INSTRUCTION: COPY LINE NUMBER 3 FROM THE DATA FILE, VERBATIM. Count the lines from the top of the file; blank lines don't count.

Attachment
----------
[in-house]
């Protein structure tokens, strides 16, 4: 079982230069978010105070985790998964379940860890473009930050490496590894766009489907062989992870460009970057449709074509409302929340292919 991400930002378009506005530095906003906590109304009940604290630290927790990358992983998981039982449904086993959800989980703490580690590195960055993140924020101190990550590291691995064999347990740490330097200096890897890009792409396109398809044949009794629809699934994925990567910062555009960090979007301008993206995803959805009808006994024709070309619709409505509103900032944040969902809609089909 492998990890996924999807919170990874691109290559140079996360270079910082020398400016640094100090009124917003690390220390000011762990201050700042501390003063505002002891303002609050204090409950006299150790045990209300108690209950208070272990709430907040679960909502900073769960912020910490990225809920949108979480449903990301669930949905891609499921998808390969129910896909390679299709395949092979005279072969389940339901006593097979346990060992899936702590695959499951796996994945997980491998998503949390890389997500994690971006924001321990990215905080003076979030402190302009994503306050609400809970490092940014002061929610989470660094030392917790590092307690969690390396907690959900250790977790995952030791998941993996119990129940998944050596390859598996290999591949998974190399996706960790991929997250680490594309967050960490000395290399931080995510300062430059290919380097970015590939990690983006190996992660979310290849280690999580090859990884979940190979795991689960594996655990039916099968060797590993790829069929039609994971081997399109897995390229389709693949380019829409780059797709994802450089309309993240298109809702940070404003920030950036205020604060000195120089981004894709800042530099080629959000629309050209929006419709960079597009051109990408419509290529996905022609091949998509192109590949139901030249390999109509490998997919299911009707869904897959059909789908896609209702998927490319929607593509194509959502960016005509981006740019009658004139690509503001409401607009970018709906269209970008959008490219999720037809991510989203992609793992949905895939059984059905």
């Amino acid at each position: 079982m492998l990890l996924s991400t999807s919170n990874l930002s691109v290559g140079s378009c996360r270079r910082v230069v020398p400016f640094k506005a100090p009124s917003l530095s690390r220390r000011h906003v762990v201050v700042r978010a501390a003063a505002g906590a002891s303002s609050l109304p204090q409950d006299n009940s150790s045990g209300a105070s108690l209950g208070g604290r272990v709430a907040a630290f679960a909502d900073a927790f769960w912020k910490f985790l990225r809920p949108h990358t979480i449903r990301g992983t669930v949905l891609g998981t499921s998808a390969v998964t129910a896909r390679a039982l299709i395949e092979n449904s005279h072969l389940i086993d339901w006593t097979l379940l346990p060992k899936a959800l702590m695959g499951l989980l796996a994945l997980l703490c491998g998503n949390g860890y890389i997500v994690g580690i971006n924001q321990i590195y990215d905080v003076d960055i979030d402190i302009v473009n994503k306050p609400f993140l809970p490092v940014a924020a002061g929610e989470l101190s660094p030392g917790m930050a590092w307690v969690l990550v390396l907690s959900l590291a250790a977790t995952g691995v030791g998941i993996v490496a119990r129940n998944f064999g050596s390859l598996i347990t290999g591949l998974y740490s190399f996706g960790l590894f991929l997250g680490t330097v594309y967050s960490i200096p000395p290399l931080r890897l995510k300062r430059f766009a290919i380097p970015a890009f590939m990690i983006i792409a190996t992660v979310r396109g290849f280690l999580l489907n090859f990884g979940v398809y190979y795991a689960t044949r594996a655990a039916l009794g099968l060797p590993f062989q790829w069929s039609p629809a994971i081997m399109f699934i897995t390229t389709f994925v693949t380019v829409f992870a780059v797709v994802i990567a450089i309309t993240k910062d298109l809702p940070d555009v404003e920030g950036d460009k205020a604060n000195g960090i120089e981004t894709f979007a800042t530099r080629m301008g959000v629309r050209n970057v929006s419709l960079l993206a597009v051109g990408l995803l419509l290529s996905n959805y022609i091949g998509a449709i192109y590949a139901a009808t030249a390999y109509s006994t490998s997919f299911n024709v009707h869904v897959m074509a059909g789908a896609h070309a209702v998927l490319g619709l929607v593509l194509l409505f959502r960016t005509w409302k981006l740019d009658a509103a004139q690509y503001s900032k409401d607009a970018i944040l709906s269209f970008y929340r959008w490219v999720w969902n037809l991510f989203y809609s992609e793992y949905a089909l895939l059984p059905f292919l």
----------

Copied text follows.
């Amino acid at each position: 079982m492998l990890l996924s991400t999807s919170n990874l930002s691109v290559g140079s378009c996360r270079r910082v230069v020398p400016f640094k506005a100090p009124s917003l530095s690390r220390r000011h906003v762990v201050v700042r978010a501390a003063a505002g906590a002891s303002s609050l109304p204090q409950d006299n009940s150790s045990g209300a105070s108690l209950g208070g604290r272990v709430a907040a630290f679960a909502d900073a927790f769960w912020k910490f985790l990225r809920p949108h990358t979480i449903r990301g992983t669930v949905l891609g998981t499921s998808a390969v998964t129910a896909r390679a039982l299709i395949e092979n449904s005279h072969l389940i086993d339901w006593t097979l379940l346990p060992k899936a959800l702590m695959g499951l989980l796996a994945l997980l703490c491998g998503n949390g860890y890389i997500v994690g580690i971006n924001q321990i590195y990215d905080v003076d960055i979030d402190i302009v473009n994503k306050p609400f993140l809970p490092v940014a924020a002061g929610e989470l101190s660094p030392g917790m930050a590092w307690v969690l990550v390396l907690s959900l590291a250790a977790t995952g691995v030791g998941i993996v490496a119990r129940n998944f064999g050596s390859l598996i347990t290999g591949l998974y740490s190399f996706g960790l590894f991929l997250g680490t330097v594309y967050s960490i200096p000395p290399l931080r890897l995510k300062r430059f766009a290919i380097p970015a890009f590939m990690i983006i792409a190996t992660v979310r396109g290849f280690l999580l489907n090859f990884g979940v398809y190979y795991a689960t044949r594996a655990a039916l009794g099968l060797p590993f062989q790829w069929s039609p629809a994971i081997m399109f699934i897995t390229t389709f994925v693949t380019v829409f992870a780059v797709v994802i990567a450089i309309t993240k910062d298109l809702p940070d555009v404003e920030g950036d460009k205020a604060n000195g960090i120089e981004t894709f979007a800042t530099r080629m301008g959000v629309r050209n970057v929006s419709l960079l993206a597009v051109g990408l995803l419509l290529s996905n959805y022609i091949g998509a449709i192109y590949a139901a009808t030249a390999y109509s006994t490998s997919f299911n024709v009707h869904v897959m074509a059909g789908a896609h070309a209702v998927l490319g619709l929607v593509l194509l409505f959502r960016t005509w409302k981006l740019d009658a509103a004139q690509y503001s900032k409401d607009a970018i944040l709906s269209f970008y929340r959008w490219v999720w969902n037809l991510f989203y809609s992609e793992y949905a089909l895939l059984p059905f292919l």